Friday, September 18, 2020

Piper PA-30 Twin Comanche, N7602Y: Accident occurred September 12, 2020 near Billings Logan International Airport (KBIL), Yellowstone County, Montana

Federal Aviation Administration / Flight Standards District Office; Helena, Montana

Aircraft experienced engine issues and crashed short of the runway. 

Date: 12-SEP-20
Time: 17:43:00Z
Regis#: N7602Y
Aircraft Make: PIPER
Aircraft Model: PA30
Event Type: ACCIDENT
Highest Injury: MINOR
Aircraft Missing: No
Activity: PERSONAL
Flight Phase: APPROACH (APR)
Operation: 91

A plane crashed at the base of the Rims near North Park late Saturday morning, putting its pilot in the hospital but causing no harm otherwise.

Billings Fire Department engines and American Medical Response arrived at the scene around 11:45 a.m. after witnesses saw the plane drop at the northern end of Vuecrest Drive, just yards away from the nearest house.

“So far, we have no details on what caused the crash,” said BFD Battalion Chief Ed Regele.

Regele said the pilot, who was the only person on board, was in communication with air traffic controllers at Billings Logan International Airport when the plane fell off the radar. The landing bent the wings and twisted the tail of the Piper PA-30 Twin Comanche, but caused no fire.

The pilot has been taken to the hospital to be treated for lacerations and probable head trauma, according to Regele, but was conscious when emergency crews extracted him from the plane.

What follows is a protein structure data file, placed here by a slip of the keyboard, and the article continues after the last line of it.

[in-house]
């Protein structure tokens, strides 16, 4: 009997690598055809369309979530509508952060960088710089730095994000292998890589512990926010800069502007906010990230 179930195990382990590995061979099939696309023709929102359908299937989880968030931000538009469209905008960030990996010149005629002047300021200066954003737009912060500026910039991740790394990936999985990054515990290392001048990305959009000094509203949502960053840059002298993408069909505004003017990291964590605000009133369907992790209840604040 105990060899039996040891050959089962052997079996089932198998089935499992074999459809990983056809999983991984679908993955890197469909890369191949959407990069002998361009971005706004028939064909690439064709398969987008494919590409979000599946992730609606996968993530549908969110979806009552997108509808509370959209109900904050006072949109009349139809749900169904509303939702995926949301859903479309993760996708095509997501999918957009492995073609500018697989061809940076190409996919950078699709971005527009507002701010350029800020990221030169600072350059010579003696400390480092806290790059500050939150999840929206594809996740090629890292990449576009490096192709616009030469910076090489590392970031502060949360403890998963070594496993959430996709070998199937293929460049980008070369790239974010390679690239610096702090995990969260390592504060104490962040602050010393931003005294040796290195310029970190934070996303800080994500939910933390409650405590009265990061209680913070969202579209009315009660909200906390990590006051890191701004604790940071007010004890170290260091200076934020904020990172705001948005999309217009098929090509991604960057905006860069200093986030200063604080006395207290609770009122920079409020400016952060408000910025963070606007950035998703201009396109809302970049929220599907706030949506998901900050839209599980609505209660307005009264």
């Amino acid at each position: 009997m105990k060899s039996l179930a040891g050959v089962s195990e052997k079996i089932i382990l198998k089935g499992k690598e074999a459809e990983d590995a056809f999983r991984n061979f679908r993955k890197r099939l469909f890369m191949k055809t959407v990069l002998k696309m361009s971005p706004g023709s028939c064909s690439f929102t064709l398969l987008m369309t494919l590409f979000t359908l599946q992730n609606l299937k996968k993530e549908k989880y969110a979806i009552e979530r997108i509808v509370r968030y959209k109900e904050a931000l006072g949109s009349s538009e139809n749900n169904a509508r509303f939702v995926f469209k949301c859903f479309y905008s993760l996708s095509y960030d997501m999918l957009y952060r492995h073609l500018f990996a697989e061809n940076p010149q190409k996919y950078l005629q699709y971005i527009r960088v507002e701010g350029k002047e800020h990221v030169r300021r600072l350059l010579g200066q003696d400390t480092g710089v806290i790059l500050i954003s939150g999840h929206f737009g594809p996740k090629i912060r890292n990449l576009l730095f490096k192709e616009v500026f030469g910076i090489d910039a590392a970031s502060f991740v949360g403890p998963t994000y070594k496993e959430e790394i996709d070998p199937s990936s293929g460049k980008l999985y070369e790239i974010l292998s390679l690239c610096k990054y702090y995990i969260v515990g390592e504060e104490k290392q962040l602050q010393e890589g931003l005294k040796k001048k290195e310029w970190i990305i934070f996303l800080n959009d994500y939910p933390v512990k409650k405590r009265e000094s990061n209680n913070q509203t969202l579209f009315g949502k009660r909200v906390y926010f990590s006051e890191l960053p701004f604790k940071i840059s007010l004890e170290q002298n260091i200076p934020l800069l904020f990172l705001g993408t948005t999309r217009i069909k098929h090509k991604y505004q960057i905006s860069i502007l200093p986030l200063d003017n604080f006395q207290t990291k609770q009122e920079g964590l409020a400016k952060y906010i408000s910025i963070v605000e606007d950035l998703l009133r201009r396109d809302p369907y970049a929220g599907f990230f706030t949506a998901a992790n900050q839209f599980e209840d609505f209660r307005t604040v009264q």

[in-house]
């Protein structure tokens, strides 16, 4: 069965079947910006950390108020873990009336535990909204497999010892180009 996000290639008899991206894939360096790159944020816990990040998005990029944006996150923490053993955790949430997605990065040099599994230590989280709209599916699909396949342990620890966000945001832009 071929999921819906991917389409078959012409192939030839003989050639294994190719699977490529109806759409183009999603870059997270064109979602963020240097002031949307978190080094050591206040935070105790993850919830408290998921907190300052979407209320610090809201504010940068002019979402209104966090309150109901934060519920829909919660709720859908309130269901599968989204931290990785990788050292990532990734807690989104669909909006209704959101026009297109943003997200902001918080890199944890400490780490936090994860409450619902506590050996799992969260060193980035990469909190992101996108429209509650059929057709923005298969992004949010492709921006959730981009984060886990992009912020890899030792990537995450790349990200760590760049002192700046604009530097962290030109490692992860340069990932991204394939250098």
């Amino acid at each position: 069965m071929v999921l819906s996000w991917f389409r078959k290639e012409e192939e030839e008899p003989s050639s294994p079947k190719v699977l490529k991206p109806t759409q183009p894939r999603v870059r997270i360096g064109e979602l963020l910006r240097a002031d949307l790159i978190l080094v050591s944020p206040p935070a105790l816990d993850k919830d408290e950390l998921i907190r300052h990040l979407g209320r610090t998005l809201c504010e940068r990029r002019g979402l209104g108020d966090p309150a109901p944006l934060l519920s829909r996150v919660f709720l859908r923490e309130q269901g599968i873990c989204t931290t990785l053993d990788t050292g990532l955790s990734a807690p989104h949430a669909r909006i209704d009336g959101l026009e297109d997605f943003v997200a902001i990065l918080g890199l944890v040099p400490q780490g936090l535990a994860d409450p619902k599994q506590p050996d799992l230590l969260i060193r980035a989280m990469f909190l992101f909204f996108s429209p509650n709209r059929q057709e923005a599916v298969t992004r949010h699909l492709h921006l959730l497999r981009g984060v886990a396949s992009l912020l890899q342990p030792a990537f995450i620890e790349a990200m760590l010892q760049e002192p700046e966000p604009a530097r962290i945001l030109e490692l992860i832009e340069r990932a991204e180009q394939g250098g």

Ryan Mershon, who lives nearby, said he didn’t hear or see anything until fire engines drove onto Vuecrest Drive. He said a neighbor out walking his dog saw the plane fall before texting him.

“I just can’t believe nobody was killed,” he said.

Regele said the National Transportation Safety Board has been notified, but will not be investigating the crash. Billings Police officers will take photographs of the site crash, which will be sent to the U.S. Flight Standards District Office in Helena. Ultimately, it will be the Federal Aviation Administration that determines what caused the emergency landing.


  1. Right engine prop, with only one blade still attached, is in feather. No reason why the aircraft would fall short of the runway in single engine ops unless he waited too late to identify and secure the failing engine. At least he missed the homes and kept it wings level going in.

    1. Oops both blades are attached...didn't see the third pic...

    2. Actually there are several reasons the pilot could "come up short" on approach, but the most likely cause in this scenario is fuel starvation.
      The pilot was on over a 4 1/2 hour flight from St Paul MN. When he contacted Billings approach about 20mi out, he informed them he had an engine shut down, and was asked if he needed any assistance to which he replied no. Approach then vectored him to the numbers for 28R and instructed him to contact tower. The pilot contacted tower and also informed them he had an engine shut down, and was asked again if he need assistance, to which he again said no. A few moments later he informed tower that he had lost the other engine and declared an emergency. As you can see from the photos, it was not the outcome that anyone would have wanted. Very lucky to be alive, and no-one on the ground was injured.
      Oddly, this aircraft was declared DESTROYED in July 1966 on an approach to Pickens airport, AL (3M8) for fuel exhaustion. Both Pilot and passenger were fatally injured